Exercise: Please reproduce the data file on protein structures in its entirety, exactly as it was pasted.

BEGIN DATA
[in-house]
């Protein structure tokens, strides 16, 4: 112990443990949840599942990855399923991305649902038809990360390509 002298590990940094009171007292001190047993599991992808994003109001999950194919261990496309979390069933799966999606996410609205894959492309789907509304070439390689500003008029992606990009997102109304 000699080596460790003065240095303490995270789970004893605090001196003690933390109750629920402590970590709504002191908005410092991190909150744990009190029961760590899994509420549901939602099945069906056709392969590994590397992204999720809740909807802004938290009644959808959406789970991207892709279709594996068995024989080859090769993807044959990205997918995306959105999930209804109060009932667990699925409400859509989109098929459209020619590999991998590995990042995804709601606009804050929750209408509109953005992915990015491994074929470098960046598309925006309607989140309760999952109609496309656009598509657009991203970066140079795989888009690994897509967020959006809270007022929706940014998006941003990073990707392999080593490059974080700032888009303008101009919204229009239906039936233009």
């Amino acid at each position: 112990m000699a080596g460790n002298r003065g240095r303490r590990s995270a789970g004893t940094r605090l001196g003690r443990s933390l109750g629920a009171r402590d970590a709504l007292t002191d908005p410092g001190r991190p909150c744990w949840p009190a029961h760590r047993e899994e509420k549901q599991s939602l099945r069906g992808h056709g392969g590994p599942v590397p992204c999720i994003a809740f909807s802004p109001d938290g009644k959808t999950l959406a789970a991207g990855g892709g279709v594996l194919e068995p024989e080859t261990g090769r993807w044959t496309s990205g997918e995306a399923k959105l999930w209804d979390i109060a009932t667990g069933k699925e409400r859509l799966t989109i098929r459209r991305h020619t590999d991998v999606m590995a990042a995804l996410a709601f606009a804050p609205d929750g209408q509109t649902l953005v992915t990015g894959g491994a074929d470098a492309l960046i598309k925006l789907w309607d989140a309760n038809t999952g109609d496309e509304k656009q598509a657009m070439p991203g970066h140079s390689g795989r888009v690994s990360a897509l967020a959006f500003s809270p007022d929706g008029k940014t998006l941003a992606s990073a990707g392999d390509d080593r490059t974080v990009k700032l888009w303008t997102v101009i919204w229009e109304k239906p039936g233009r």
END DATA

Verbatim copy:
[in-house]
């Protein structure tokens, strides 16, 4: 112990443990949840599942990855399923991305649902038809990360390509 002298590990940094009171007292001190047993599991992808994003109001999950194919261990496309979390069933799966999606996410609205894959492309789907509304070439390689500003008029992606990009997102109304 000699080596460790003065240095303490995270789970004893605090001196003690933390109750629920402590970590709504002191908005410092991190909150744990009190029961760590899994509420549901939602099945069906056709392969590994590397992204999720809740909807802004938290009644959808959406789970991207892709279709594996068995024989080859090769993807044959990205997918995306959105999930209804109060009932667990699925409400859509989109098929459209020619590999991998590995990042995804709601606009804050929750209408509109953005992915990015491994074929470098960046598309925006309607989140309760999952109609496309656009598509657009991203970066140079795989888009690994897509967020959006809270007022929706940014998006941003990073990707392999080593490059974080700032888009303008101009919204229009239906039936233009």
């Amino acid at each position: 112990m000699a080596g460790n002298r003065g240095r303490r590990s995270a789970g004893t940094r605090l001196g003690r443990s933390l109750g629920a009171r402590d970590a709504l007292t002191d908005p410092g001190r991190p909150c744990w949840p009190a029961h760590r047993e899994e509420k549901q599991s939602l099945r069906g992808h056709g392969g590994p599942v590397p992204c999720i994003a809740f909807s802004p109001d938290g009644k959808t999950l959406a789970a991207g990855g892709g279709v594996l194919e068995p024989e080859t261990g090769r993807w044959t496309s990205g997918e995306a399923k959105l999930w209804d979390i109060a009932t667990g069933k699925e409400r859509l799966t989109i098929r459209r991305h020619t590999d991998v999606m590995a990042a995804l996410a709601f606009a804050p609205d929750g209408q509109t649902l953005v992915t990015g894959g491994a074929d470098a492309l960046i598309k925006l789907w309607d989140a309760n038809t999952g109609d496309e509304k656009q598509a657009m070439p991203g970066h140079s390689g795989r888009v690994s990360a897509l967020a959006f500003s809270p007022d929706g008029k940014t998006l941003a992606s990073a990707g392999d390509d080593r490059t974080v990009k700032l888009w303008t997102v101009i919204w229009e109304k239906p039936g233009r």